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bin/44347: sh does not respect editrc

>Number:         44347
>Category:       bin
>Synopsis:       sh does not respect editrc
>Confidential:   no
>Severity:       non-critical
>Priority:       low
>Responsible:    bin-bug-people
>State:          open
>Class:          sw-bug
>Submitter-Id:   net
>Arrival-Date:   Sat Jan 08 09:20:00 +0000 2011
>Originator:     Julio Merino
>Release:        NetBSD 5.99.43
Julio Merino
System: NetBSD blackbird 5.99.43 NetBSD 5.99.43 (GENERIC) #0: Fri Jan  7 
23:25:13 GMT 2011  
Architecture: i386
Machine: i386
        /bin/sh does not respect the editing mode set in ~/.editrc (nor it
        does respect whether editing is enabled/disabled at all).

        The problem is that sh will only enable editing if set -V or set -E
        are specified, defaulting to editing disabled otherwise.
        Add 'bind -v' to ~/.editrc.
        Start 'ENV= /bin/sh'.
        Type 'set -o' and see how /bin/sh completely ignored you.

        You may also try to rebind ^I in ~/.editrc and later notice that your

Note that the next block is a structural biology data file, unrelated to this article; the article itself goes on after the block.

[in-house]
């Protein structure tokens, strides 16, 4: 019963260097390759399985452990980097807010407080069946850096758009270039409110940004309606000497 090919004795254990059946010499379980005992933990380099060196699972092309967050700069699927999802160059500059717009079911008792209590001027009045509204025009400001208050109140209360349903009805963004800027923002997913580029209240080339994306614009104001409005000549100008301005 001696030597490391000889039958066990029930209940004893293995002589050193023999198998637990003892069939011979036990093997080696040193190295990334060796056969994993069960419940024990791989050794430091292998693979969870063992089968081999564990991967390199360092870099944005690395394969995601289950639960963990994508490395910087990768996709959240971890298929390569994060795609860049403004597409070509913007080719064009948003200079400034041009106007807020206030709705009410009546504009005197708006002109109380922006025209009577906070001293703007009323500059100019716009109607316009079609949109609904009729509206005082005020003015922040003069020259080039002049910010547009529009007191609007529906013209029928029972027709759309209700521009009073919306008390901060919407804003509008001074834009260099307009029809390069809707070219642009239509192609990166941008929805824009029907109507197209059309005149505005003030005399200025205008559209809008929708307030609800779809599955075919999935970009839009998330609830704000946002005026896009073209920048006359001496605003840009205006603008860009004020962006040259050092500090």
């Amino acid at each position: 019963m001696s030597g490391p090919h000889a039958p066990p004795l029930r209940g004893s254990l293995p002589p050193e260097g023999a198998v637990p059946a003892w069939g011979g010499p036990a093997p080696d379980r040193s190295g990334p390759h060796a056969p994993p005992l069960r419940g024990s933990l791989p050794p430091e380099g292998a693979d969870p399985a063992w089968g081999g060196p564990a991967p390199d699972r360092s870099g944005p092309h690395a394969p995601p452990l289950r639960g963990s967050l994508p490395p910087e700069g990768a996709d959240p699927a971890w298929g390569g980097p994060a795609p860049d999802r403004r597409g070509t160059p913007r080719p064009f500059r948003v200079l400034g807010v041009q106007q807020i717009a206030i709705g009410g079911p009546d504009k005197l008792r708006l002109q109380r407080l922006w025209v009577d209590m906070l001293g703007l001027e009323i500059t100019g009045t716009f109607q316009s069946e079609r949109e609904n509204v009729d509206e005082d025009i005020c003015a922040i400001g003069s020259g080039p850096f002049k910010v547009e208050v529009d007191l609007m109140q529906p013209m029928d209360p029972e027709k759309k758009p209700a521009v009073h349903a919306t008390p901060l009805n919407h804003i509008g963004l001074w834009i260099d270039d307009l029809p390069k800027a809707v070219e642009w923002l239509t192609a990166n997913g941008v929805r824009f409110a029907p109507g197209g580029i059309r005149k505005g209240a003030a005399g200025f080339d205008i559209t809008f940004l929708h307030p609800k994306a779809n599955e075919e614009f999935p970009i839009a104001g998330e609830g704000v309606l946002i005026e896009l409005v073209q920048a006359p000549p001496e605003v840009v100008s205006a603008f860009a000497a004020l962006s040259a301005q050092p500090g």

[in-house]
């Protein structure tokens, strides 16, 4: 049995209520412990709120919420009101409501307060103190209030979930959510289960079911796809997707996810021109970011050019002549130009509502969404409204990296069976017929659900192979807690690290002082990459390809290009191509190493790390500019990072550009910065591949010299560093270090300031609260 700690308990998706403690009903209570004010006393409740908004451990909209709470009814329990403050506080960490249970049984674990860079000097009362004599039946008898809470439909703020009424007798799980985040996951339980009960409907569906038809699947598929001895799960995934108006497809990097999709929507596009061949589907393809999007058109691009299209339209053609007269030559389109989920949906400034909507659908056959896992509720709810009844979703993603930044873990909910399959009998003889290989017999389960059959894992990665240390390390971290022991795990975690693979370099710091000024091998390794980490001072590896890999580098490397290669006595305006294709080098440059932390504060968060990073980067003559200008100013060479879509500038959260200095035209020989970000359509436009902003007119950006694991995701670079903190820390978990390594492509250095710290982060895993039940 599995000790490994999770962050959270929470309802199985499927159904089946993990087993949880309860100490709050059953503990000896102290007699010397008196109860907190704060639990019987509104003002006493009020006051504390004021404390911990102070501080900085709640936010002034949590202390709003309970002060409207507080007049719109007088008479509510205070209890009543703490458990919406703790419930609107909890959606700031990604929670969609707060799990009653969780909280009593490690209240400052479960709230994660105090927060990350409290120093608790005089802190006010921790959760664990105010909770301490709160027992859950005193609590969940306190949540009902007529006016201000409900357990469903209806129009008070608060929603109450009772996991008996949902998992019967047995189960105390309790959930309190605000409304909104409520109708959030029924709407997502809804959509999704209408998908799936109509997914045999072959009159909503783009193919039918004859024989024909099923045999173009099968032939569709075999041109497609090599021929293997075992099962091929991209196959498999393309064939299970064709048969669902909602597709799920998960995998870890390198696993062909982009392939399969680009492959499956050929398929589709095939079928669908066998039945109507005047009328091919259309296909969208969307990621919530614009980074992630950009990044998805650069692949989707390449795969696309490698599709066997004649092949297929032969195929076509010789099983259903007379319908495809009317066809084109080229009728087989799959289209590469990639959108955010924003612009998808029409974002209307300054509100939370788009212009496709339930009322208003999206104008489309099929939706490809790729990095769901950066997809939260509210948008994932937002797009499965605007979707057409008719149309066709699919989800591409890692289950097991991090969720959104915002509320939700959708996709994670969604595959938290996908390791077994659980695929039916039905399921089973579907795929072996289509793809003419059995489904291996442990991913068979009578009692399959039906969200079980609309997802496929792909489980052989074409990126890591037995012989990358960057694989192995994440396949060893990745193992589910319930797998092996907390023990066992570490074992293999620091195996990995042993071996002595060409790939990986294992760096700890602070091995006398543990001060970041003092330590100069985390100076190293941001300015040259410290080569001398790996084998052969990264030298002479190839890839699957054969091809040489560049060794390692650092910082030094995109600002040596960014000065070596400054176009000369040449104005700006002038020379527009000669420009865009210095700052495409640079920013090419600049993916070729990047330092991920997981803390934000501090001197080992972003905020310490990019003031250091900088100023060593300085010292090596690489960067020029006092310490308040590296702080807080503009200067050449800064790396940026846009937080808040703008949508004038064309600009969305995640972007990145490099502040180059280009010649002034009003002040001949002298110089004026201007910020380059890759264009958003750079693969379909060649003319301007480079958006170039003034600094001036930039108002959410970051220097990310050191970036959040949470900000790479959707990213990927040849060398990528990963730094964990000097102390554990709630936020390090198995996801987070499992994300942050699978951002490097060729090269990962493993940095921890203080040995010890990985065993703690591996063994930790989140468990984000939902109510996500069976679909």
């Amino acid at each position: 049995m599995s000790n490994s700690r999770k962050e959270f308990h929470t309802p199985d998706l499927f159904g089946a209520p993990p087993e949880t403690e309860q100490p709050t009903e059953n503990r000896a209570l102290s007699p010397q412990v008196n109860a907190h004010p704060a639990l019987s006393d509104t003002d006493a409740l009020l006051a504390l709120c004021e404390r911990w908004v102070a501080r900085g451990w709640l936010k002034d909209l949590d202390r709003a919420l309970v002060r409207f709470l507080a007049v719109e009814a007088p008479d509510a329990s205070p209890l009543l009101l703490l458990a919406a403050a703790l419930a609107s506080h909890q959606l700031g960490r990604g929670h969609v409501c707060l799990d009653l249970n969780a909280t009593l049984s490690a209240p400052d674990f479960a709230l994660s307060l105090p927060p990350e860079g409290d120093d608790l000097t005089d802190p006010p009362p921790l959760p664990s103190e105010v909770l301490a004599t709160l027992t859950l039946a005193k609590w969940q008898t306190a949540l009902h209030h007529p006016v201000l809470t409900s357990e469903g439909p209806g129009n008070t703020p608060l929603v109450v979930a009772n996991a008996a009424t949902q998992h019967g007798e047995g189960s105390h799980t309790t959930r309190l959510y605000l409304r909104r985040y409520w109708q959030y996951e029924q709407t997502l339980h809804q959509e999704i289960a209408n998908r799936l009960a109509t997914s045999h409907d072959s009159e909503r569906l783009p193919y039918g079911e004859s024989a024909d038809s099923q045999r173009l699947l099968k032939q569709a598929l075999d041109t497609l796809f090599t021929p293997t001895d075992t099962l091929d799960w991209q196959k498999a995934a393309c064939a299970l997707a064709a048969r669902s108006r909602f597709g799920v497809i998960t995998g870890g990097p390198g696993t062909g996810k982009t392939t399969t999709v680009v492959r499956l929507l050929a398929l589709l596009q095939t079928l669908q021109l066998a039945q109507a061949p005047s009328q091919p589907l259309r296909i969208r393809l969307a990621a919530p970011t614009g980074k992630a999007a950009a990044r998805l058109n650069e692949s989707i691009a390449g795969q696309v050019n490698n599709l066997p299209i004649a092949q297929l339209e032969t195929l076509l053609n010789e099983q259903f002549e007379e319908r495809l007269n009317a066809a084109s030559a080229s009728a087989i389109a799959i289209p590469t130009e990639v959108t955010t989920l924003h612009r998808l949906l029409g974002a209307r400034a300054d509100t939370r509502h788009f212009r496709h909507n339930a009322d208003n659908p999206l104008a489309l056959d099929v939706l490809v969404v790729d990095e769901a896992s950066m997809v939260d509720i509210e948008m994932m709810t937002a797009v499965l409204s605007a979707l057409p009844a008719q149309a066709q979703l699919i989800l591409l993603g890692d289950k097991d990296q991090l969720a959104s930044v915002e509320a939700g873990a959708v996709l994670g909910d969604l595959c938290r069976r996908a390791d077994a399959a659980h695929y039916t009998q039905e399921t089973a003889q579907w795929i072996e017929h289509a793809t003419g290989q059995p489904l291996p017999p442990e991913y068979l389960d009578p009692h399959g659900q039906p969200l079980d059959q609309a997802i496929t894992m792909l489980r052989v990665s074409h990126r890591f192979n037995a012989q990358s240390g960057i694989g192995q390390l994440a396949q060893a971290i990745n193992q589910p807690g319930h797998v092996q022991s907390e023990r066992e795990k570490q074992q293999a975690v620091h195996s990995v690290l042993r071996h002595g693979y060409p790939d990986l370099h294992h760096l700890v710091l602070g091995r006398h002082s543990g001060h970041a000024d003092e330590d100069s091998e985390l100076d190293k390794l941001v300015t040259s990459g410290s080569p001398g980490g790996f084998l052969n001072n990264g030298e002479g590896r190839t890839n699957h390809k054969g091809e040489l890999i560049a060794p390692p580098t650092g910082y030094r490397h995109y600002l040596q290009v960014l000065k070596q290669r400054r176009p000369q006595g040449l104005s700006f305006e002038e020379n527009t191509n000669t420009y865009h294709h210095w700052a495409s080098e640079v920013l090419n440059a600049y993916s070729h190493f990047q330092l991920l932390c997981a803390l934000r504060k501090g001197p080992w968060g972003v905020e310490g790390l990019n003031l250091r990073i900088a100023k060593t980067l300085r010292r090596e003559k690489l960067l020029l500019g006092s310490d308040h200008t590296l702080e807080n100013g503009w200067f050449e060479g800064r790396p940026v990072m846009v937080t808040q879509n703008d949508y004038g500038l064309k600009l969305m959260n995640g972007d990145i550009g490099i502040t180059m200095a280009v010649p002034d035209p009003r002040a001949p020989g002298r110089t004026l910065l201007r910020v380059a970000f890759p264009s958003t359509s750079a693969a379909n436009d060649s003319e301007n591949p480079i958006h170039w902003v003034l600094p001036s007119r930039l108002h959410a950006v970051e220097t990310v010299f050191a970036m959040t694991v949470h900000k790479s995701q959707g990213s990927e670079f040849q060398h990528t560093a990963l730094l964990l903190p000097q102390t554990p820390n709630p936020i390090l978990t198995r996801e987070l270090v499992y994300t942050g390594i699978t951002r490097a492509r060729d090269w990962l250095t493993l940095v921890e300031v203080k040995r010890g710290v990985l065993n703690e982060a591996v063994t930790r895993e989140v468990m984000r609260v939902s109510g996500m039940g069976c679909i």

binding disappears in sh.
        I certainly do not understand why on earth we want to start the shell
        with editing disabled -- after all, if it was built against libedit
        (i.e. !SMALL) we may as well use it when we are interactive.

        So the fix is easy: at startup, load ~/.editrc and set the internal
        values of Vflag and Eflag depending on what the editing mode for
        libedit is (use el_get to query EL_EDITOR and EL_EDITMODE).  *Then*
        override those with any -V or -E flag that the user may have given.

        If the user wants to disable editing for whatever reason, he should
        still be able to do so by doing set +V or set +E... but starting with
        editing enabled by default makes things much easier.

        In other words: the defaults for the interactive shell should be those
        provided by ~/.editrc or, if not present, those built in into libedit.
        It is up to the user to later override these values by either selecting
        a particular editing mode or disabling it altogether.


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